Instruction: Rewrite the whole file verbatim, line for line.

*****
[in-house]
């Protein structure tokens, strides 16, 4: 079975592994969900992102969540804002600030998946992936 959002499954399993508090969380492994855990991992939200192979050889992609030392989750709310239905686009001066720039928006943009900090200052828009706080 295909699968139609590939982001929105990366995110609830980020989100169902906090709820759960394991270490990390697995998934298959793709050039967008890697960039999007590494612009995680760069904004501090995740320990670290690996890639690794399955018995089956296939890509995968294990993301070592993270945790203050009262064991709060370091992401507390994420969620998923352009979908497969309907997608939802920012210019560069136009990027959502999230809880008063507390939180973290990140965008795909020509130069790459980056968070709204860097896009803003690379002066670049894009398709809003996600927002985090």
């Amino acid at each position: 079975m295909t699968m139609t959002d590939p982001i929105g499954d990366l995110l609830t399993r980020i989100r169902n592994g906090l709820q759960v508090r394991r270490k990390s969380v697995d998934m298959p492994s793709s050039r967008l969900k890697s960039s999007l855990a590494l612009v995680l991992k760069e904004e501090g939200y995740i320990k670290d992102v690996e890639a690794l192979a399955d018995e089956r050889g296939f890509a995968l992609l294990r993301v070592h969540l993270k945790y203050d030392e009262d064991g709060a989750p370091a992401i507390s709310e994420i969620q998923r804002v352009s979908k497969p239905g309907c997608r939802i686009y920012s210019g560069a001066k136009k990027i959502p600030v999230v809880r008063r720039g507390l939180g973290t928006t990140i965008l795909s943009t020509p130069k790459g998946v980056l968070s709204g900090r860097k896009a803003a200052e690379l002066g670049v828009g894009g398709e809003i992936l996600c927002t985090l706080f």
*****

[in-house]
């Protein structure tokens, strides 16, 4: 079975592994969900992102969540804002600030998946992936 959002499954399993508090969380492994855990991992939200192979050889992609030392989750709310239905686009001066720039928006943009900090200052828009706080 295909699968139609590939982001929105990366995110609830980020989100169902906090709820759960394991270490990390697995998934298959793709050039967008890697960039999007590494612009995680760069904004501090995740320990670290690996890639690794399955018995089956296939890509995968294990993301070592993270945790203050009262064991709060370091992401507390994420969620998923352009979908497969309907997608939802920012210019560069136009990027959502999230809880008063507390939180973290990140965008795909020509130069790459980056968070709204860097896009803003690379002066670049894009398709809003996600927002985090």
């Amino acid at each position: 079975m295909t699968m139609t959002d590939p982001i929105g499954d990366l995110l609830t399993r980020i989100r169902n592994g906090l709820q759960v508090r394991r270490k990390s969380v697995d998934m298959p492994s793709s050039r967008l969900k890697s960039s999007l855990a590494l612009v995680l991992k760069e904004e501090g939200y995740i320990k670290d992102v690996e890639a690794l192979a399955d018995e089956r050889g296939f890509a995968l992609l294990r993301v070592h969540l993270k945790y203050d030392e009262d064991g709060a989750p370091a992401i507390s709310e994420i969620q998923r804002v352009s979908k497969p239905g309907c997608r939802i686009y920012s210019g560069a001066k136009k990027i959502p600030v999230v809880r008063r720039g507390l939180g973290t928006t990140i965008l795909s943009t020509p130069k790459g998946v980056l968070s709204g900090r860097k896009a803003a200052e690379l002066g670049v828009g894009g398709e809003i992936l996600c927002t985090l706080f």